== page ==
Monday, November 13, 2017

3rd Quarter Ocean Heat Content Drops

NOAA has released the 3rd quarter ocean heat content data (thanks JHC) -- the best measure of the planet's energy imbalance -- and there has been a lot of cooling, at least in the top half of the ocean, compared to three months ago.

where ZJ = zettajoule = 1021.

Clearly this means AGW is over. Perhaps this is why UAH and RSS both showed a record high for the lower troposphere for both September and October, and, for RSS, August as well. (UAH LT had the third warmest August.)

Here are the graphs.

(The graphs with error bars look...weird.)

Finally, the acceleration of the top half of the ocean (0-2000 m) is dropping, but still positive: 0.038 ± 0.019 W/m2/year. But my uncertainty doesn't include autocorrelation, which clearly the ocean has in abundance. Maybe I'll work on that later.


David in Cal said...

Some questions:

1. What change in water temperature is equivalent to a given change in heat content? That is, can the change in joules in a given volume of water or W/m^2 be converted into a change in temperature?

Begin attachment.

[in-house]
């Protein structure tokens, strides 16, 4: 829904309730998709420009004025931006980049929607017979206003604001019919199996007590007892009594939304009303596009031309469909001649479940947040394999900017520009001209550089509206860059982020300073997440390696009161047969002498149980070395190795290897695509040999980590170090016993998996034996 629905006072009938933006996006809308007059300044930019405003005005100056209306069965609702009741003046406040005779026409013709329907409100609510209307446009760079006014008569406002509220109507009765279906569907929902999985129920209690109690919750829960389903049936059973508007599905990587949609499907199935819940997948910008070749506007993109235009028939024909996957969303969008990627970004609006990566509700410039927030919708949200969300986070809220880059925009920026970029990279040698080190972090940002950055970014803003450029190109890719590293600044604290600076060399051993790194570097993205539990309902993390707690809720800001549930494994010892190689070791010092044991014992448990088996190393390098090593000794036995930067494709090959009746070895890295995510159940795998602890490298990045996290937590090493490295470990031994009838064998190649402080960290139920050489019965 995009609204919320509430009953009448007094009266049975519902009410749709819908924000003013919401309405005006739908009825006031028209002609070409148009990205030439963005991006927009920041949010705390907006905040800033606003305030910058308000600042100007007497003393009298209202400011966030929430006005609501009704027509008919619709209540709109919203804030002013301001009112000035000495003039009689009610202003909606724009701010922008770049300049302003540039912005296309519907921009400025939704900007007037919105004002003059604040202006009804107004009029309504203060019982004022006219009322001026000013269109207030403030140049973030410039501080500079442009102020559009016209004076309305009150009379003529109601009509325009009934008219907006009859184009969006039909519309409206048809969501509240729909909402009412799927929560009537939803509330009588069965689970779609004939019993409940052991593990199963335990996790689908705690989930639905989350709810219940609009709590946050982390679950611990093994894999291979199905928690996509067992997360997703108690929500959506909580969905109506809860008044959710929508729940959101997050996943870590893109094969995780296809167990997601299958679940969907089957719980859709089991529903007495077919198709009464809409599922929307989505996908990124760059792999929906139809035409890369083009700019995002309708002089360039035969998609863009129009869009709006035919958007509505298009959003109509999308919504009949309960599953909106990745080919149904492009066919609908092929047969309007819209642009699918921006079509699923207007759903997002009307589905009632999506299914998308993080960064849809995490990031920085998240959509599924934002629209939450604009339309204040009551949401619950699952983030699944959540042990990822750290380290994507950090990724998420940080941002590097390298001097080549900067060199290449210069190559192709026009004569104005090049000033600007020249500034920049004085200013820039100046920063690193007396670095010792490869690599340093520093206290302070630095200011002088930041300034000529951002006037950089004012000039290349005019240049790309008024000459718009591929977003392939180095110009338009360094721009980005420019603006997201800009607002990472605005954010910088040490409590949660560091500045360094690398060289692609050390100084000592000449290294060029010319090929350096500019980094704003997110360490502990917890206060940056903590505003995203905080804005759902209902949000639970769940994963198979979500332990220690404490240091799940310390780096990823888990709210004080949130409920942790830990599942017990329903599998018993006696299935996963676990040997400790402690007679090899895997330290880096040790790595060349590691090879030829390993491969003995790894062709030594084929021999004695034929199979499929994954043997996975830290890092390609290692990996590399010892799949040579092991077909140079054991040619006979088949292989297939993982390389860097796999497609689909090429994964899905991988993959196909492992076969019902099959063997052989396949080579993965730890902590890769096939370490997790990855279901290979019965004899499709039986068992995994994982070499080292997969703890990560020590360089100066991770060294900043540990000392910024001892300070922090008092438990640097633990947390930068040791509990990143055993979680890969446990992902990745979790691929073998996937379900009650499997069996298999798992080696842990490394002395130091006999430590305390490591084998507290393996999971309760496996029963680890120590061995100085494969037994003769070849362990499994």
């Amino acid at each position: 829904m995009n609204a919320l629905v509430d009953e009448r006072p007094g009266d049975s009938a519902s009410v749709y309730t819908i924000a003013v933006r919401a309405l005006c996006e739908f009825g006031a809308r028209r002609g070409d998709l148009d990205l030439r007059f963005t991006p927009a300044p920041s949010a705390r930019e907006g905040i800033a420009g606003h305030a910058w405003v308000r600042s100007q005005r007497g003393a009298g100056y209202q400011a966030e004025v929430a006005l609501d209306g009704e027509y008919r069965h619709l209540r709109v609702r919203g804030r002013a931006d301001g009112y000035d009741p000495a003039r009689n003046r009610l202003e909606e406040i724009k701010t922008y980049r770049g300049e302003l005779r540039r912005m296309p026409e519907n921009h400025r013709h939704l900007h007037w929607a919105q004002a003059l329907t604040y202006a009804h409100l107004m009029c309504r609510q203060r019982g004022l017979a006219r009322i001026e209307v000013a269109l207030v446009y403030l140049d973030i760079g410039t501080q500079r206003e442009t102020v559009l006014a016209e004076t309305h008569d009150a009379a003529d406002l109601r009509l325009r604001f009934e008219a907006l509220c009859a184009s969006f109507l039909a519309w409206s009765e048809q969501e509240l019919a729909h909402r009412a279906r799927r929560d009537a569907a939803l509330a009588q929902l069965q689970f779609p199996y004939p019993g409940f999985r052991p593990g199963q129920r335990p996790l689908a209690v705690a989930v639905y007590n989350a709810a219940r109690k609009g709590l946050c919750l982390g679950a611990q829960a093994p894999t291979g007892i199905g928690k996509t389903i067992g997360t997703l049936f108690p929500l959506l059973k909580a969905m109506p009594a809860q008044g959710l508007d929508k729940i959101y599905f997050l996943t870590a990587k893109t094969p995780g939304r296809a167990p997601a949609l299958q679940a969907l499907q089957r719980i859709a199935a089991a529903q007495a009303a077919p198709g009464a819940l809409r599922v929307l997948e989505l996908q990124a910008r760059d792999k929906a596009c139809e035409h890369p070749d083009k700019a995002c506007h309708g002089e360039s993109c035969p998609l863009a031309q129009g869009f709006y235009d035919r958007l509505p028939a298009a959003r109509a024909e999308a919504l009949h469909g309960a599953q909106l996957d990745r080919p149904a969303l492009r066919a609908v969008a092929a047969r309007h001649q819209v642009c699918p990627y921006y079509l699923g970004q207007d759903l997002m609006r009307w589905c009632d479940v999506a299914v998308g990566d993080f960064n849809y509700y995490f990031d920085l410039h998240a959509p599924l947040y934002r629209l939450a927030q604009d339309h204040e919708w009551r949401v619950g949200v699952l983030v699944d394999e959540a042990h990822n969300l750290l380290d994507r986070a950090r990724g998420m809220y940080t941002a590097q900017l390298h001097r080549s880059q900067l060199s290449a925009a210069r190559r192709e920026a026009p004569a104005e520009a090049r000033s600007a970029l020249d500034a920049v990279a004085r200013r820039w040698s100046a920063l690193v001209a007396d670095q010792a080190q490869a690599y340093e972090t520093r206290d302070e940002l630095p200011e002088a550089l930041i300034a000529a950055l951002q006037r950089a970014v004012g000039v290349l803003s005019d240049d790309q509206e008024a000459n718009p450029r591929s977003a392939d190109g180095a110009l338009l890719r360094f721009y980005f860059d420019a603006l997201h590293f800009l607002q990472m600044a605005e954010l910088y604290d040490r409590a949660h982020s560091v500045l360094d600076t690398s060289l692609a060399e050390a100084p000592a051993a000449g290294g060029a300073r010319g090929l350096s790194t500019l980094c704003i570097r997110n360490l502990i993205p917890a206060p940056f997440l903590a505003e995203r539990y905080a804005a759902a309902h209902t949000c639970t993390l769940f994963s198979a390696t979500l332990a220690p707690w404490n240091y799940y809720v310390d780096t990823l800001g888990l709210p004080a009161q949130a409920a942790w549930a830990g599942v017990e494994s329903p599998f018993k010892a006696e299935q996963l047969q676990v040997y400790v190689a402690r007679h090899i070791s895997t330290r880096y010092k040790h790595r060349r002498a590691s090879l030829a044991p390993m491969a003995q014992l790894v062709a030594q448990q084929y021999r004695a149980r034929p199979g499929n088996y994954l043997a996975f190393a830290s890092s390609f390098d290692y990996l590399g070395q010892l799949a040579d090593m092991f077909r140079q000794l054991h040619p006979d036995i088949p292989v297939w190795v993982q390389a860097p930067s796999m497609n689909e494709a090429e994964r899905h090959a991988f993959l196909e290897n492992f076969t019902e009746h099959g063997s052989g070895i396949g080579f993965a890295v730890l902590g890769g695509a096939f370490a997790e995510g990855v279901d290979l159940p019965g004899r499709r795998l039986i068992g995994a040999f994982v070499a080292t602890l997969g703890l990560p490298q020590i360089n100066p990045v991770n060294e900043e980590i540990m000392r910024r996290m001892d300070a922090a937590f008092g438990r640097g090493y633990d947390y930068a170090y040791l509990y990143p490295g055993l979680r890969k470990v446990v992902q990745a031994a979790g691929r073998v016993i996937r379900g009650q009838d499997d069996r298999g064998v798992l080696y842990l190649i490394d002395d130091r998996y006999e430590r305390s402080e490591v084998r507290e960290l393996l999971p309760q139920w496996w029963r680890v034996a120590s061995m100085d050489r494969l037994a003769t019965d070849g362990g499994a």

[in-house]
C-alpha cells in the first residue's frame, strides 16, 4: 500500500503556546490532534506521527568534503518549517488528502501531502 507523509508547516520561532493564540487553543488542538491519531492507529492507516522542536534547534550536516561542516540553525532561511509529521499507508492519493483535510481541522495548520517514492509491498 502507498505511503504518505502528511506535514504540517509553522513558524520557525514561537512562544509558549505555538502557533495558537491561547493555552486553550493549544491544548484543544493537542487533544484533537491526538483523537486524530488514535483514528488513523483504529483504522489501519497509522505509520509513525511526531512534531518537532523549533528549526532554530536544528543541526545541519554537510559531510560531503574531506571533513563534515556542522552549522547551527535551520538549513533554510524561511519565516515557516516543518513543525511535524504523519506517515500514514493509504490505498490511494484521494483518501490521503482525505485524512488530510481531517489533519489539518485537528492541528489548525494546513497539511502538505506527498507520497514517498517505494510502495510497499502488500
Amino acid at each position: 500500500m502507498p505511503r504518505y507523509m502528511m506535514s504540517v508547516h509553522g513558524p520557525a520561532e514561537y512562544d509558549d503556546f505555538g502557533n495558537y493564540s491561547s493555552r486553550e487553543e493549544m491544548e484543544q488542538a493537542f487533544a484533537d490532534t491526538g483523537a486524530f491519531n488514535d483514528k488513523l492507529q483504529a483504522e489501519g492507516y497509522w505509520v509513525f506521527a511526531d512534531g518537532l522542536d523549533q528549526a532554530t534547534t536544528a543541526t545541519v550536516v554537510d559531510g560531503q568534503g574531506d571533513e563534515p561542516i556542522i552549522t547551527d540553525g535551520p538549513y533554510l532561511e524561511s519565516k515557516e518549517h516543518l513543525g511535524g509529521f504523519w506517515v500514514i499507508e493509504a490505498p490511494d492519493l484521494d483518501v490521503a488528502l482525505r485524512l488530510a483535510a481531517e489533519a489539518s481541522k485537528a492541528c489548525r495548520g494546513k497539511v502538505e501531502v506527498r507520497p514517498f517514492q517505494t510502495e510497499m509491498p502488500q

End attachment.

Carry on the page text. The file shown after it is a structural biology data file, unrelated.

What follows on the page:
2. Heat content seems to have a regular oscillation, based on the chart. Is it possible that the drop in heat content is just normal seasonality?


Layzej said...

DiC, for 1: It takes 4.184 Joules of heat to raise one gram of water by 1C.

climate data analysis said...
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climate data analysis said...

There is a seasonal cycle in the 0-700m OHC data. Relative to the long-term upward trend, it tends to be slightly higher in 1st and 4th quarters, and lower in 2nd and 3rd.

This is very roughly what one might expect from the fact that most of the ocean is in the southern hemisphere, but the details aren't perfect. The means of residuals for 2nd and 3rd quarters are very similar, whereas I would expect 3rd quarter to be lower than 2nd.

David Appell said...


deltaQ = mc*deltaT

It's heat that matters here, not temperature.

Ocean heat content shows a long-term increase, with less noise than for the surface or tropospheric trends.